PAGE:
New York, NY—Building on a firm foundation of accomplishment while still confronting deep seated manifestations of poverty in New York City, the board of directors of the Robin Hood Foundation has expanded its leadership ranks by appointing Reynold Levy as President, effective October 1, 2015.

The founder of Robin Hood, Paul Tudor Jones observed: “Poverty is a daunting adversary. Robin Hood’s ambitious goal to alleviate it measurably led the board to appoint Peter Kiernan and six of his colleagues, myself included, to try to find the best leader to supplement the extraordinary work of David Saltzman, our Executive Director and his indefatigable staff associates.”

Peter Kiernan commented: “After a thorough seven month search the board determined that Reynold Levy, a proven and widely respected CEO, was the best candidate to join forces with David and his management colleagues. Together, they will lead a top-notch staff and a determined board to meaningfully reduce poverty in America’s largest city.”

David Einhorn, the Chairman of Robin Hood’s board of directors stated: “Faced with high levels of poverty, homelessness, hunger and school drop-out rates, we must continue to approach our work with urgency, energy and resourcefulness. I join all of our trustees in expressing delight that Reynold will bring to us the benefits of his CEO experience at such institutions as the 92nd Street Y, the AT&T Foundation, the International Rescue Committee and Lincoln Center to help strengthen Robin Hood and its partner nonprofit organizations.”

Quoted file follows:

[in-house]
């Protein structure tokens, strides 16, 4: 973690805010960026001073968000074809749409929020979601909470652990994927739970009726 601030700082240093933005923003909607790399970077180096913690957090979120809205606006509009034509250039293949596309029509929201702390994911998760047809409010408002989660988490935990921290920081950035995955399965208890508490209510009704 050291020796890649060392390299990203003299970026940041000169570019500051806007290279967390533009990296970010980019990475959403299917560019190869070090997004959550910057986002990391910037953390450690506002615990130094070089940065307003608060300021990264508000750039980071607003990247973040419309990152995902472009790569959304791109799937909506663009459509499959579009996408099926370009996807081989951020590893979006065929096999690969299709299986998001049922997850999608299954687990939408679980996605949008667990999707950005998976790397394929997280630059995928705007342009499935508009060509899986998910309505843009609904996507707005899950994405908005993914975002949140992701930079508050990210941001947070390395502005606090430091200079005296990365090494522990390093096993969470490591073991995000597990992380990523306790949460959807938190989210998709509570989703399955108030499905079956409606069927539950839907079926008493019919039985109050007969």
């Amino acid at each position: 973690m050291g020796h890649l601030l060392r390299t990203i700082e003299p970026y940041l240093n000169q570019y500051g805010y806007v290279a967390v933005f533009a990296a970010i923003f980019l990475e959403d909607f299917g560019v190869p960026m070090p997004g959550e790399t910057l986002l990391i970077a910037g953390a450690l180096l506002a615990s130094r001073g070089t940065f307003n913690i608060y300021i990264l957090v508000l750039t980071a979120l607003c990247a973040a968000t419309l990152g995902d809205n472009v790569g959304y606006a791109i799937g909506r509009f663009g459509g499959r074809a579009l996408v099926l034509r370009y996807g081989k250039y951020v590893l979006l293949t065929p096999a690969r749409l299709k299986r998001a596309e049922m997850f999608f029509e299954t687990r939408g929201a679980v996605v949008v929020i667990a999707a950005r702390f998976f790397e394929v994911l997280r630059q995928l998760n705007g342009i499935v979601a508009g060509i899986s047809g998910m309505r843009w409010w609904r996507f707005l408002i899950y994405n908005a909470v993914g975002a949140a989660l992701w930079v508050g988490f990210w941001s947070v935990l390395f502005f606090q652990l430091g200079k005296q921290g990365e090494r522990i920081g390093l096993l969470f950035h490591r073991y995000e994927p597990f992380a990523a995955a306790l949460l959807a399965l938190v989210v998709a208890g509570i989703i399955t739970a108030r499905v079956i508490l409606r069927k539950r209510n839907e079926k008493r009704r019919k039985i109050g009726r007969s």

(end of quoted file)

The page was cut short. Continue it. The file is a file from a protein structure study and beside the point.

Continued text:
Mr. Levy added: “I am honored to be selected to serve as Robin Hood’s President.  During my tenure I intend to widen the base of Robin Hood’s philanthropic support; to strengthen relationships with corporations, foundations and government at all levels; to expand and replicate model programs; and, to broaden partnerships with the excellent recipients of Robin Hood’s support. I am an admirer of Robin Hood’s management and of its board. Above all, I am passionately committed to the realization of its mission.”

Mr. Levy who recently wrote a professional memoir They Told Me Not to Take That Job, published by Public Affairs, fully expected to continue his post-Lincoln Center life of university teaching, consulting, writing and civic service as a volunteer. But the mission of Robin Hood, its track record and its enormous promise convinced him to change his plans. “To help the city’s disadvantaged to experience lives of self-reliance, dignity and opportunity is a privilege.  No calling is more vital. No work is more important. I embrace my role with enthusiasm and with high expectations.”

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